Drop fat and race triathlon faster by learning the nutritional lessons of triathlon’s elite athletes, says Sally Pinnegar

(Photo: Michael Dannenberg)

Look around at your next triathlon and you’ll see that many competitors have a high body fat percentage, despite all the hard training they do.

That’s because it’s easy to overestimate the amount of food needed to fuel and refuel. People think they can eat anything because they train every day.

That’s how they pack on (or keep on) the body fat and slow themselves down. Refueling inappropriately not only keeps you at a higher-than-optimum weight, but also sets you up for a bad session the next time you train.

You might be surprised to know that many elite triathletes eat less than recreational triathletes, despite doing more training. So how do they stay at the top of their game? It’s all about timing, type and portion sizes.

Just like training, everything you eat should serve a functional purpose and be an appropriate amount. You wouldn’t do junk miles in training so why munch wasted calories that will be detrimental to performance?

With a few changes you’ll soon see your weight and fat percentages shift, aiding higher performance.

Plan properly

Plan your meals and shopping. Remove the randomness from your daily diet by planning your meals a week in advance. The idea is to always know what you’re having, rather than eating the first thing you see.

Ditch the excuses

Don’t make training an excuse. It’s easy to rack up the calories by thinking “I have a hard session in the morning so I can get away with a big meal and a pudding” Then training day comes and it’s “I’d better have a large breakfast to see me through”. During the session you continue to take on calories in the form of bars, drinks and gels. Afterwards it’s “I can afford a blowout now as I’ve just trained hard.” It doesn’t take a genius to see how this results in fat gain.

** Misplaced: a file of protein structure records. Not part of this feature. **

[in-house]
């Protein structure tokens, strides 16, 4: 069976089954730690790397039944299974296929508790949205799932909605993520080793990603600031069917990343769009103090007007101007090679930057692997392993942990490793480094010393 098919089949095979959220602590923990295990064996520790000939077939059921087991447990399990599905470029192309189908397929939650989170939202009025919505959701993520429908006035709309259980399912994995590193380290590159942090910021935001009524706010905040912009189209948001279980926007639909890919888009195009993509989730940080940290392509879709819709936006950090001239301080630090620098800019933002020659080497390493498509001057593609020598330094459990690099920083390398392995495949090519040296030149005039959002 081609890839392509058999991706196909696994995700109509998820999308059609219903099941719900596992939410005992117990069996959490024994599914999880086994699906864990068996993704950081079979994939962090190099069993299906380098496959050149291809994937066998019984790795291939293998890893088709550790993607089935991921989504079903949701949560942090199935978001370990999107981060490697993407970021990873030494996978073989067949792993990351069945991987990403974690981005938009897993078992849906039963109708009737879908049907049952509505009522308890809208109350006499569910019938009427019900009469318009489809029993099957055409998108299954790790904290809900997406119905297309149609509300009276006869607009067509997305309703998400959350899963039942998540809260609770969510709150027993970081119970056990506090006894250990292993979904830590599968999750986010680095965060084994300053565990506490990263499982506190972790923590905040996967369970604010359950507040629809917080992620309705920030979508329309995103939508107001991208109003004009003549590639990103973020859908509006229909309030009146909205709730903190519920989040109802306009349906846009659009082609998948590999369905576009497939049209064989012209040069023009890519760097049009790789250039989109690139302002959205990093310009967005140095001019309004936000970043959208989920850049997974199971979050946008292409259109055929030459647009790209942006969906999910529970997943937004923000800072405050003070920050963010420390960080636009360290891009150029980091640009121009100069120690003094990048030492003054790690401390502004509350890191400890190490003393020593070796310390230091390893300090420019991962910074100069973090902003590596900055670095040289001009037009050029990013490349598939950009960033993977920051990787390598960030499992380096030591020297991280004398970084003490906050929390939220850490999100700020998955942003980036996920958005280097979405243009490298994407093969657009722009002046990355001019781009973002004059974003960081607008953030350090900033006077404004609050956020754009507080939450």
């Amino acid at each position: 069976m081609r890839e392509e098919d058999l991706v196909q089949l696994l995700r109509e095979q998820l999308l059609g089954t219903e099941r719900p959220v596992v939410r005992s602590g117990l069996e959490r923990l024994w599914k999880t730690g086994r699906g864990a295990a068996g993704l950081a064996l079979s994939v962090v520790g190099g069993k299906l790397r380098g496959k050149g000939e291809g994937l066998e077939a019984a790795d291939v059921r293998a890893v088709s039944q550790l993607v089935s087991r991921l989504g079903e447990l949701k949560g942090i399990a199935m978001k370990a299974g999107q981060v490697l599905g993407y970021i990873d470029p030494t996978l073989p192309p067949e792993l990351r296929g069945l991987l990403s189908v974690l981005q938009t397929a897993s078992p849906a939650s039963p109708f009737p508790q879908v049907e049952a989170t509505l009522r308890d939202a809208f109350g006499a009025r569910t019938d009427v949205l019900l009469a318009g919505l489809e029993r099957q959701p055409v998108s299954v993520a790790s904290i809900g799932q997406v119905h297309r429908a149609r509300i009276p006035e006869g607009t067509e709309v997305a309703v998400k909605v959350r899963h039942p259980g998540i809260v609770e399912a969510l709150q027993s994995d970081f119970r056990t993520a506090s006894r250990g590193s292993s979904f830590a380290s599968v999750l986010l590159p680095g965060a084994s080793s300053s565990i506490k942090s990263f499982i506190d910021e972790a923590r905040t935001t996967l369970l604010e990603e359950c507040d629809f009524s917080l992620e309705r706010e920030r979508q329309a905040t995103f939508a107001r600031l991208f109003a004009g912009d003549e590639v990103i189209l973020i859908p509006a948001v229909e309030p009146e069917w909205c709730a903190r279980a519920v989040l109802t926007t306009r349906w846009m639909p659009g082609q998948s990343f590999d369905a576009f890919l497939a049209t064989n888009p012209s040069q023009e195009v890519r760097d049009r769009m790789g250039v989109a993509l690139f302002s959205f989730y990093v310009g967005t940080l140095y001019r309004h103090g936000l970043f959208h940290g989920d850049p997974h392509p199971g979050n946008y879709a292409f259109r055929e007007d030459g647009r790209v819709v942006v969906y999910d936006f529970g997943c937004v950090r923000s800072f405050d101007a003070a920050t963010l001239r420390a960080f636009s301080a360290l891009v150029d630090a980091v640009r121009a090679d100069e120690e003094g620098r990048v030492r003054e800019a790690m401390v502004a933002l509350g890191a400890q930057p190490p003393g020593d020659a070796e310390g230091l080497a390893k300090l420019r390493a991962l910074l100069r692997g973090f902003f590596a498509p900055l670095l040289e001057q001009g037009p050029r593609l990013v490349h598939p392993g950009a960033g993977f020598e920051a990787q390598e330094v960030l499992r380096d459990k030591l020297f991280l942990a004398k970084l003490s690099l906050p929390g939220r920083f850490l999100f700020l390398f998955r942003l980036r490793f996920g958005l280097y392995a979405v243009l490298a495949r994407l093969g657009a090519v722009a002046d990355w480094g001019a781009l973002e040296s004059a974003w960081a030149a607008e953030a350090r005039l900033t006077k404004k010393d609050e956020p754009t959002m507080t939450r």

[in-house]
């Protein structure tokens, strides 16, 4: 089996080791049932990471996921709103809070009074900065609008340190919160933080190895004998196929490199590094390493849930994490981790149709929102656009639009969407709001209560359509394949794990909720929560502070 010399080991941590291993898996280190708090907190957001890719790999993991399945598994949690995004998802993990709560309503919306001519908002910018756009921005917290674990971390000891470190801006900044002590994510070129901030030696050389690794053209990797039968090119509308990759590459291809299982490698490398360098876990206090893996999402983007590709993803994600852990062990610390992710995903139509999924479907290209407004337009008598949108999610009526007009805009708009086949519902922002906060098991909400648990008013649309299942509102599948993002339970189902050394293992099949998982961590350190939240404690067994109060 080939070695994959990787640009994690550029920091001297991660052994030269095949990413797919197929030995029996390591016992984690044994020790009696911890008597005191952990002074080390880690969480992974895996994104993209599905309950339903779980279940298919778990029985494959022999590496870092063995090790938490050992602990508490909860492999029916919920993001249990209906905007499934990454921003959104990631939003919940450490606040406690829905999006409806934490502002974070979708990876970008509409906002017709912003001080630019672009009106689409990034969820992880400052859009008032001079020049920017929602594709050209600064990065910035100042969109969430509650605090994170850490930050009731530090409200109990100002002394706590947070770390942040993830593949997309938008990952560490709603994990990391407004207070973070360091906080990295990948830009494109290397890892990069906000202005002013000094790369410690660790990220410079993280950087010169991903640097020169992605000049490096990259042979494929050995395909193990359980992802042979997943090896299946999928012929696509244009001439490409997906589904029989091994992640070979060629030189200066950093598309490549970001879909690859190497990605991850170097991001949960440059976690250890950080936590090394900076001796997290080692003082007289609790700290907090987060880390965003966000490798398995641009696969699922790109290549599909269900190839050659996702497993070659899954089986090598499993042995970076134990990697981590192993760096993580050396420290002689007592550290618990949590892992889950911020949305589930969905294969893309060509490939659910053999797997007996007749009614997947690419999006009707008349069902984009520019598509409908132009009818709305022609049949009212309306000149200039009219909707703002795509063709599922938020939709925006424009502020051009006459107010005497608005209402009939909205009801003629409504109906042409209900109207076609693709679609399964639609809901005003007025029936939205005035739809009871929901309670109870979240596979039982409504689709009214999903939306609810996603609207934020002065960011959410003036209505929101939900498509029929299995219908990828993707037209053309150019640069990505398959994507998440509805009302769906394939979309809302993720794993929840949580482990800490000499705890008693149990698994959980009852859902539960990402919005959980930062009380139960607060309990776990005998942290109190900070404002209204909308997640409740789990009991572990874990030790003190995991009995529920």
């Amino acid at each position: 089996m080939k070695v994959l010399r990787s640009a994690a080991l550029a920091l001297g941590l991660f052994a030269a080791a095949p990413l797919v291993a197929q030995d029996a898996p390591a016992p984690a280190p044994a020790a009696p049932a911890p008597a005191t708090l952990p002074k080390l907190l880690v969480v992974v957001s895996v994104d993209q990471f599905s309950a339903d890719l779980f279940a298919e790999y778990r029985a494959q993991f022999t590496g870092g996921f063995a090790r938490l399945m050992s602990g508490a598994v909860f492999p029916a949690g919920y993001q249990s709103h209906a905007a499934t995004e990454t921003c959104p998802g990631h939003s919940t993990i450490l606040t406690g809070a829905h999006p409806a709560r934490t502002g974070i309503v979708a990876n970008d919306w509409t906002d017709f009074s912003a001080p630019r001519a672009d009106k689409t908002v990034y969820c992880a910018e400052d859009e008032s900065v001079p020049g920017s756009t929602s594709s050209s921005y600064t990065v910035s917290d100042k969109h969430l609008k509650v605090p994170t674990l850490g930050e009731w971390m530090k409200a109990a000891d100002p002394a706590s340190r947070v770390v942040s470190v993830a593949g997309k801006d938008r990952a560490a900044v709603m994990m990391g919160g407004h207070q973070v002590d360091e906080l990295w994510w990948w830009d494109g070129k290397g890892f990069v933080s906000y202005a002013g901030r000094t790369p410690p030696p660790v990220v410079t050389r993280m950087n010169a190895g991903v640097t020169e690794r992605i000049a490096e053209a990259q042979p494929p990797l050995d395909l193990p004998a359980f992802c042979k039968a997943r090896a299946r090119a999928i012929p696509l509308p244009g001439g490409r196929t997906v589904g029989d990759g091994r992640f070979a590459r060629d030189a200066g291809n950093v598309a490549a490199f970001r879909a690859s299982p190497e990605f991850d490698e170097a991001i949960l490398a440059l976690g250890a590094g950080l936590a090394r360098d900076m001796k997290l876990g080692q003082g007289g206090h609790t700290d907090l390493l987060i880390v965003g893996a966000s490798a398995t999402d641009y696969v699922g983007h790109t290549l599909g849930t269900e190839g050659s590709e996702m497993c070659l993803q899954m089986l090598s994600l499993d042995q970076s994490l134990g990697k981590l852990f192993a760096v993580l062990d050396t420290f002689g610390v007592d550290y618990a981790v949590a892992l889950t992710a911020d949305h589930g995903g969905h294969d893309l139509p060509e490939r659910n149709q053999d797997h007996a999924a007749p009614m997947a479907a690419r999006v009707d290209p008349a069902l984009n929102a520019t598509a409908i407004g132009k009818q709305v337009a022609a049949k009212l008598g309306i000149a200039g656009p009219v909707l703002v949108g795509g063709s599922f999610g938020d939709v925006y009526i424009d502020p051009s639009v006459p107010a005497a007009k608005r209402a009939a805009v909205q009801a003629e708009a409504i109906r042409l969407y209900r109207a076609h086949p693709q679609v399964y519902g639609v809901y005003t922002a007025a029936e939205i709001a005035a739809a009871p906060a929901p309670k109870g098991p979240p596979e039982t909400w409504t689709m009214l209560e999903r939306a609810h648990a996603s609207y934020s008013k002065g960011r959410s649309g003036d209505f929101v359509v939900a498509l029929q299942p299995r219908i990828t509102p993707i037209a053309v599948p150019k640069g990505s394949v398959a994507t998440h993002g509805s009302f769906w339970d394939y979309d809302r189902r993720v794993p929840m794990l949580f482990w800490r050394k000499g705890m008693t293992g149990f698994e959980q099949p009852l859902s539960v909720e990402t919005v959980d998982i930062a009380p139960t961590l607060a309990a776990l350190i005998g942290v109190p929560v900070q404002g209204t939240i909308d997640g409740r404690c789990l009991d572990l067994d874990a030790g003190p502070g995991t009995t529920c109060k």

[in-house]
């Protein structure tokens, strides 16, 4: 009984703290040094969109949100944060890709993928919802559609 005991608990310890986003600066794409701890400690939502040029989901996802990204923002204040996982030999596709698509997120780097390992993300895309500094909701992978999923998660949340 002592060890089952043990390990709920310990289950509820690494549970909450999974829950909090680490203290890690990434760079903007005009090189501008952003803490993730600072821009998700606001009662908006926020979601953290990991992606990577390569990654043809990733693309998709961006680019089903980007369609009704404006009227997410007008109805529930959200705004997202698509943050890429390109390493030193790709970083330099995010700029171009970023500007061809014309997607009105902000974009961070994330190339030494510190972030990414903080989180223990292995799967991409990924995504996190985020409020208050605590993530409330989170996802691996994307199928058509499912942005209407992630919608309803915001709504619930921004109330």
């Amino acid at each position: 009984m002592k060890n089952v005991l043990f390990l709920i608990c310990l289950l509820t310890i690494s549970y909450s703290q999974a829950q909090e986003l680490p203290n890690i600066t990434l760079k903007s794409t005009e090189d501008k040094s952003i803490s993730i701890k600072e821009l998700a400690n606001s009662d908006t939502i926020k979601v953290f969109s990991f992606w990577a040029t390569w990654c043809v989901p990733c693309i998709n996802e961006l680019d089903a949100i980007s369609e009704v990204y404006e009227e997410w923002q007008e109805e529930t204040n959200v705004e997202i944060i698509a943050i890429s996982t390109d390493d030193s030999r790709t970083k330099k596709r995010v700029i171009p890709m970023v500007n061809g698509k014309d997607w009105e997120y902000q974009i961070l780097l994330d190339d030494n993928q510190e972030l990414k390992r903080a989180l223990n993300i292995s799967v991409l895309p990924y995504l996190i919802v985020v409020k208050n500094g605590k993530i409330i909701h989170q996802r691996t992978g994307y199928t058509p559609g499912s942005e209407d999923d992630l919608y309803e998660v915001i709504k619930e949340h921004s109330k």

Play your carbs right

Time things so that you eat complex carbohydrates either side of training. Other meals can be more protein and vegetable based, such as meat or fish with salad or vegetables. Don’t be afraid of carbs, just put them in the right place!

Get hungry again

Avoid grazing. Grazing is alright if all the eating ‘incidents’ are small. But most people graze on top of three main meals. Going a few hours without food won’t kill you. Get back in touch with mild hunger. It makes food taste better.

Mix it up

Eat a wide variety of foods. This will broaden your intake of nutrients. Avoid eating the same few meals week-in, week-out. It’s important to get a full range of vitamins and minerals so that your health and recovery rate are strong.

Drink carefully

Wine is fine (occasionally). One glass of wine with a meal a few times a week is good, but beyond that you are taking in empty calories that do nothing for your sport. Keep alcohol intake low.

Eat lighter later

Don’t eat big meals too late. If you train in the evening and finish late, have your largest meal at lunchtime and a small but powerful snack post-training; such as eggs and spinach on whole-grain toast. This will give you the nutrients you need – you’ll sleep better too.

Sally Pinnegar is a marathon runner and nutritionist to pro triathletes